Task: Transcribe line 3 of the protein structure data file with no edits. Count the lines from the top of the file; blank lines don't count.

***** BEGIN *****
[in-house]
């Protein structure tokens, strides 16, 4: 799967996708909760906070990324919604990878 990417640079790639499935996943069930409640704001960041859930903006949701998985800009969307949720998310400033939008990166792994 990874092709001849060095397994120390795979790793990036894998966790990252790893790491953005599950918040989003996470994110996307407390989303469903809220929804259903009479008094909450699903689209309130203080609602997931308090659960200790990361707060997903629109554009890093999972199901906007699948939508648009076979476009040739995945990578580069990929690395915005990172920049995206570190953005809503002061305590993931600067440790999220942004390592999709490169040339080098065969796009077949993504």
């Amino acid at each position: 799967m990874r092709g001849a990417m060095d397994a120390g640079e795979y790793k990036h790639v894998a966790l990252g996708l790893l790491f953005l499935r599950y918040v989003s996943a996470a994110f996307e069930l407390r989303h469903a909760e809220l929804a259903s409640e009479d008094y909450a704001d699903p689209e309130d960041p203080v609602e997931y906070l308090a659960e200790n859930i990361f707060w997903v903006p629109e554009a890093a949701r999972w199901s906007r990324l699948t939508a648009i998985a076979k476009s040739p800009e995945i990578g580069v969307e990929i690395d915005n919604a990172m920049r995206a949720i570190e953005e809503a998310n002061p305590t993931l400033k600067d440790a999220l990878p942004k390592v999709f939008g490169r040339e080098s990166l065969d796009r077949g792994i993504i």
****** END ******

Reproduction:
């Amino acid at each position: 799967m990874r092709g001849a990417m060095d397994a120390g640079e795979y790793k990036h790639v894998a966790l990252g996708l790893l790491f953005l499935r599950y918040v989003s996943a996470a994110f996307e069930l407390r989303h469903a909760e809220l929804a259903s409640e009479d008094y909450a704001d699903p689209e309130d960041p203080v609602e997931y906070l308090a659960e200790n859930i990361f707060w997903v903006p629109e554009a890093a949701r999972w199901s906007r990324l699948t939508a648009i998985a076979k476009s040739p800009e995945i990578g580069v969307e990929i690395d915005n919604a990172m920049r995206a949720i570190e953005e809503a998310n002061p305590t993931l400033k600067d440790a999220l990878p942004k390592v999709f939008g490169r040339e080098s990166l065969d796009r077949g792994i993504i």